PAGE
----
2016 Canadian Computing Olympiad
Day 1, Problem 3  Legends
The country of Canadia consists of a network of cities and roads. Each road can be traversed in both directions. It is possible to get from any city to any other city using the roads.
Suzie studies the creation myths of the Canadiaan people. She is particularly interested in five myths (which correspond to the five subtasks of this problem). The myths are very similar. Each myth has the following form:
In the beginning, Canadia's road network had a particular structure. As time went on, the network was modified to meet the needs of Canadia's growing population. Each modification had one of the following forms:
 A road was built between two cities that did not yet have a road going directly between them.
 A new city was built. Cities built in this way were not initially connected to any existing cities.
 A city u grows too large and is split into two cities v and w. The cities originally joined directly to u by a road are partitioned into sets A and B. A road is built from each city in A to v, from each city in B to w and from v to w. For example,
becomes
The five myths only differ in the structure that they believe Canadia began with. Here are the original structures, according to each myth:
Subtask 1 [The Myth of the Flask]  Subtask 2 [The Myth of the Moon] 

Subtask 3 [The Myth of the Sun]  Subtask 4 [The Myth of the Eagle's Talon] 
Subtask 5 [The Myth of the Fox]  
For each subtask, you must take the layout of Canadia as input and determine whether the myth might be correct.
Subtasks are worth 5 marks each.
Input Format
The first line contains a single integer S (1 ≤ S ≤ 5) representing the subtask which you must solve.
The second line contains an integer T (1 ≤ T) representing the number of test cases.
Each test case consists of a blank line, followed by two integers N and M (2 ≤ N, 1 ≤ M) representing the number of cities and roads, respectively. The cities are numbered from 1 to N.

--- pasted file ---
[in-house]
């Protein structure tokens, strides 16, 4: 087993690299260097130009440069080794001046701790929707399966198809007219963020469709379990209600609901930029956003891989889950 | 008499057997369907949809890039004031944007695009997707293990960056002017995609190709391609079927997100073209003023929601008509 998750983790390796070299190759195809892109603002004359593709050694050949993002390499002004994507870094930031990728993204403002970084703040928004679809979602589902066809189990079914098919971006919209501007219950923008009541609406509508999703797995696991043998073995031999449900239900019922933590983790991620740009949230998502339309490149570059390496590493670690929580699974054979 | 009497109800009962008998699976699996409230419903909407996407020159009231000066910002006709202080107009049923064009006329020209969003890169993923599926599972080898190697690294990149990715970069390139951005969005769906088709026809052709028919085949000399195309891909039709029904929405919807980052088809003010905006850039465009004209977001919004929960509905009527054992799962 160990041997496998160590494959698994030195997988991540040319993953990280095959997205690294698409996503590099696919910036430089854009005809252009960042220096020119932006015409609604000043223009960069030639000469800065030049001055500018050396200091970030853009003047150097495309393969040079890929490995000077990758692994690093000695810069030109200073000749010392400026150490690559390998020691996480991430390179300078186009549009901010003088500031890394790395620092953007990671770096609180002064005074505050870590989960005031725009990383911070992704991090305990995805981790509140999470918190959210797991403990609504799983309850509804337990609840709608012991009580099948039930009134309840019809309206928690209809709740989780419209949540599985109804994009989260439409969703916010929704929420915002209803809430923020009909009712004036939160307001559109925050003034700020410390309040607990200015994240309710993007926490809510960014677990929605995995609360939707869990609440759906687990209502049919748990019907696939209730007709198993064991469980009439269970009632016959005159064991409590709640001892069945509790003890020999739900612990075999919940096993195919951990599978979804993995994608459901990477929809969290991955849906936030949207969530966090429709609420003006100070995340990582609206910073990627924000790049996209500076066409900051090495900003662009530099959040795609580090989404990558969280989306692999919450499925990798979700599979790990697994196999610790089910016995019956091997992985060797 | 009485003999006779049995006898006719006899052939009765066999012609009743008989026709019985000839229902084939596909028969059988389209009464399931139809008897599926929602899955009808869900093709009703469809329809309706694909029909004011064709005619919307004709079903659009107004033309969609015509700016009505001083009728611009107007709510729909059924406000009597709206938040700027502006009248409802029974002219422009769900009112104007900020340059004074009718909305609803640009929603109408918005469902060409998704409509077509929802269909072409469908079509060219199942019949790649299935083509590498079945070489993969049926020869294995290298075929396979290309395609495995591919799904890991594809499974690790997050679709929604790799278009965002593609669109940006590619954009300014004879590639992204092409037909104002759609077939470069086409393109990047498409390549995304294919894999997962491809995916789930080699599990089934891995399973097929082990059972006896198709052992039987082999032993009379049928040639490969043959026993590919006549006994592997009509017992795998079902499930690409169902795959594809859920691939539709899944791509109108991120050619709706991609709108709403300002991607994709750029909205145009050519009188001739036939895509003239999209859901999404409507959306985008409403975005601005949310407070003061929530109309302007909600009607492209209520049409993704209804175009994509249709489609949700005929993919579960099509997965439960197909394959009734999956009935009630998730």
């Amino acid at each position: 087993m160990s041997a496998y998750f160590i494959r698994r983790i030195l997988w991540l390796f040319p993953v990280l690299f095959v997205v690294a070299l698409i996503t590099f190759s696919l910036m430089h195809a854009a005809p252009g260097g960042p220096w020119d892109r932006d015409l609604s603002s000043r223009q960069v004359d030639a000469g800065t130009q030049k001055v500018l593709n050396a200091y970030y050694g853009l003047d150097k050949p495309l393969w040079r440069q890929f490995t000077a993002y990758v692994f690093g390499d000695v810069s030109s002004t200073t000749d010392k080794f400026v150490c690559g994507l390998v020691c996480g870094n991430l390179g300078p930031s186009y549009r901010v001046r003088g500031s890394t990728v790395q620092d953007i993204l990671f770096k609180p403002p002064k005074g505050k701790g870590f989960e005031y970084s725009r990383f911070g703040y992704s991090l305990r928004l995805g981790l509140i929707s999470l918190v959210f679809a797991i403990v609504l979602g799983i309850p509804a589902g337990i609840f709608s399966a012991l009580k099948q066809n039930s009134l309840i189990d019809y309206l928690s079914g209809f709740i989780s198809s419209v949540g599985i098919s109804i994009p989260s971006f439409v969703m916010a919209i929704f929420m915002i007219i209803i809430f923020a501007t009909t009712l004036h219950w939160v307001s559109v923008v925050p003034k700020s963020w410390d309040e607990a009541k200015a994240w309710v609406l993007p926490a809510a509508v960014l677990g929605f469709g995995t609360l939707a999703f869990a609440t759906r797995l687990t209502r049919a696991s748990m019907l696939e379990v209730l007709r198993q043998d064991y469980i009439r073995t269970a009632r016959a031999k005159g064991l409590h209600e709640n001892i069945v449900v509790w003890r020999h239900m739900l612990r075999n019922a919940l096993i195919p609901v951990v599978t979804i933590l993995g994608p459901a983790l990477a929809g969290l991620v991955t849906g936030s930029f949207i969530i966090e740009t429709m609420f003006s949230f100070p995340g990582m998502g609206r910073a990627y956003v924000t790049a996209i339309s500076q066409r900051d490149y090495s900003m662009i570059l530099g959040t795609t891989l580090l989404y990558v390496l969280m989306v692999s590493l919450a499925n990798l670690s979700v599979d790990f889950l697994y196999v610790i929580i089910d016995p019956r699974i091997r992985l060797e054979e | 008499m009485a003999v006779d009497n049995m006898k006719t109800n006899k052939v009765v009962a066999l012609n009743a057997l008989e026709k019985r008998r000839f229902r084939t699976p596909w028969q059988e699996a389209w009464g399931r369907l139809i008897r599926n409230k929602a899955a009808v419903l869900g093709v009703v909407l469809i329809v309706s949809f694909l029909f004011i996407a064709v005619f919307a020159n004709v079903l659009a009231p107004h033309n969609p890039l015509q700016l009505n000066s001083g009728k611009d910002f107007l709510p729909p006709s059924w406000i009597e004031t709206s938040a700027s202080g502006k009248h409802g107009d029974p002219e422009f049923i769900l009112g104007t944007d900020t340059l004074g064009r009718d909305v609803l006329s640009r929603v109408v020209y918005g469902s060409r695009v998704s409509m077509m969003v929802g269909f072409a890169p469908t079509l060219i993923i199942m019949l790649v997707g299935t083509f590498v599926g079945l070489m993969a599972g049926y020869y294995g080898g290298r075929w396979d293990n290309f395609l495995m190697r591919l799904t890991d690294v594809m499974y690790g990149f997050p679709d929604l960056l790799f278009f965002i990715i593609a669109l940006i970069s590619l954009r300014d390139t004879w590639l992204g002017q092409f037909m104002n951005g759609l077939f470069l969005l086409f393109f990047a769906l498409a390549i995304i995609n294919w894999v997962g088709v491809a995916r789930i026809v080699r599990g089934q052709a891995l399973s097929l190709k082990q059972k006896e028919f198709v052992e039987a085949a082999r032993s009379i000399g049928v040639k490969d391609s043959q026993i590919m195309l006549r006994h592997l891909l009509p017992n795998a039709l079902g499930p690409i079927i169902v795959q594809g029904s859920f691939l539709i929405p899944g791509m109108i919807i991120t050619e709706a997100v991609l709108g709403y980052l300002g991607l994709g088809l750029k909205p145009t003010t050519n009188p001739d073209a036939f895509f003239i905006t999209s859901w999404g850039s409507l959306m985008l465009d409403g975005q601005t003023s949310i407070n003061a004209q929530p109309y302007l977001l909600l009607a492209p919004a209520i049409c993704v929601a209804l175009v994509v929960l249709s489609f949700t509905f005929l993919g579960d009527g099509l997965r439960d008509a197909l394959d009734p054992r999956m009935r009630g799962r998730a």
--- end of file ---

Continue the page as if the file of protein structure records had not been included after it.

Then M lines follow, each containing two integers a and b (1 ≤ a, b ≤ N) representing two cities connected by a road.
No road connects a city to itself. No two roads connect the same pair of cities. It is possible to get from any city to any other city using the roads.
In subtasks 3, you may assume that the sum of N over all test cases is at most 10^{5}. In all other subtasks, the sum of N over all test cases is at most 1000.
The same condition holds for M. In particular, in subtask 3, you may assume that the sum of M over all test cases is at most 10^{5}. In all other subtasks, the sum of M over all test cases is at most 1000.
Output Format
For each test case, output a single line containing the string YES
or the string NO
.
Sample Input 11 2 4 5 1 2 2 3 3 4 1 3 2 4 7 8 1 2 2 3 3 4 4 1 4 5 5 6 6 7 7 4 Sample Output 1YES NO 
Explanation 1

Sample Input 22 2 2 1 1 2 5 6 1 3 5 1 2 3 4 5 1 2 3 5 Sample Output 2NO YES 
Explanation 2

Sample Input 33 2 7 8 1 2 2 3 3 4 4 1 4 5 5 6 6 7 7 4 8 8 1 2 2 3 3 4 4 5 5 6 6 1 7 3 8 7 Sample Output 3YES YES 
Explanation 3

Sample Input 44 2 4 4 1 2 2 3 3 4 4 1 6 6 1 2 2 3 1 4 4 5 2 4 1 6 Sample Output 4NO YES 
Explanation 4

Sample Input 55 2 5 5 1 2 2 3 2 4 4 5 3 5 6 6 1 2 2 3 1 4 4 5 2 4 1 6 Sample Output 5NO YES 
Explanation 5

All Submissions
Best Solutions
Point Value: 30 (partial)
Time Limit: 2.00s
Memory Limit: 64M
Added: May 14, 2016
Author: nullptr
Languages Allowed:
C++03, PAS, C, HASK, ASM, RUBY, PYTH2, JAVA, PHP, SCM, CAML, PERL, C#, C++11, PYTH3
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